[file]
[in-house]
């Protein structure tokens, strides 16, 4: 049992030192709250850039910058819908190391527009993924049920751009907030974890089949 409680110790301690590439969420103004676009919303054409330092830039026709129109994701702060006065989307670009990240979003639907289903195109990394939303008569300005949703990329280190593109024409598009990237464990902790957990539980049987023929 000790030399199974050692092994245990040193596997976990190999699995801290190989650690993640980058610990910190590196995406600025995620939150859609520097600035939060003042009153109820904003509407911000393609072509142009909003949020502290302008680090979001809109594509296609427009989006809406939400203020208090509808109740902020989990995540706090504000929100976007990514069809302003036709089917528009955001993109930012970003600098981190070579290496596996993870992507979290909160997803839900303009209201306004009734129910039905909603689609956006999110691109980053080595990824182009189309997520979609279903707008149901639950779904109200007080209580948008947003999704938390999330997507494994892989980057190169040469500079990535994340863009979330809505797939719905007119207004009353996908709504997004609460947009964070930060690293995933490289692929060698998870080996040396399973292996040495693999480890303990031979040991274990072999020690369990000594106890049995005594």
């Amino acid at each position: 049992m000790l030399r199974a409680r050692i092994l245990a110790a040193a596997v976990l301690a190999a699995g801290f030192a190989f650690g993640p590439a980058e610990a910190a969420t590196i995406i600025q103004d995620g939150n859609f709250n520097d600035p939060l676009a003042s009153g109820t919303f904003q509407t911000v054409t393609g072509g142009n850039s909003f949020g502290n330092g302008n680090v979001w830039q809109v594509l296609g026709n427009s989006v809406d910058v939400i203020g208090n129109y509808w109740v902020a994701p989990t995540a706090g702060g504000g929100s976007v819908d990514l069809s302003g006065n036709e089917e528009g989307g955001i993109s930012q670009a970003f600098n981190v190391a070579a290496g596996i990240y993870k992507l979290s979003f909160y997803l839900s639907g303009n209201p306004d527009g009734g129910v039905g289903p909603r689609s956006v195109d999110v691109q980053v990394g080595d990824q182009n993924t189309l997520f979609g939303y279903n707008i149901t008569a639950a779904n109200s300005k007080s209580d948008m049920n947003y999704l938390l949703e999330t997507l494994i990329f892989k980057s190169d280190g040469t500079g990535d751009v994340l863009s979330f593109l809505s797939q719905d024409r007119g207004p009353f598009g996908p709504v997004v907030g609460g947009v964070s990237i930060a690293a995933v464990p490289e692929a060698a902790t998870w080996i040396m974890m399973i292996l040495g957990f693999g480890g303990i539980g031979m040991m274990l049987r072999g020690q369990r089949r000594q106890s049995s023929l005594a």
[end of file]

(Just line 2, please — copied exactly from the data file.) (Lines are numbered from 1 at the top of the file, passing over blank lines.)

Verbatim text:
């Protein structure tokens, strides 16, 4: 049992030192709250850039910058819908190391527009993924049920751009907030974890089949 409680110790301690590439969420103004676009919303054409330092830039026709129109994701702060006065989307670009990240979003639907289903195109990394939303008569300005949703990329280190593109024409598009990237464990902790957990539980049987023929 000790030399199974050692092994245990040193596997976990190999699995801290190989650690993640980058610990910190590196995406600025995620939150859609520097600035939060003042009153109820904003509407911000393609072509142009909003949020502290302008680090979001809109594509296609427009989006809406939400203020208090509808109740902020989990995540706090504000929100976007990514069809302003036709089917528009955001993109930012970003600098981190070579290496596996993870992507979290909160997803839900303009209201306004009734129910039905909603689609956006999110691109980053080595990824182009189309997520979609279903707008149901639950779904109200007080209580948008947003999704938390999330997507494994892989980057190169040469500079990535994340863009979330809505797939719905007119207004009353996908709504997004609460947009964070930060690293995933490289692929060698998870080996040396399973292996040495693999480890303990031979040991274990072999020690369990000594106890049995005594």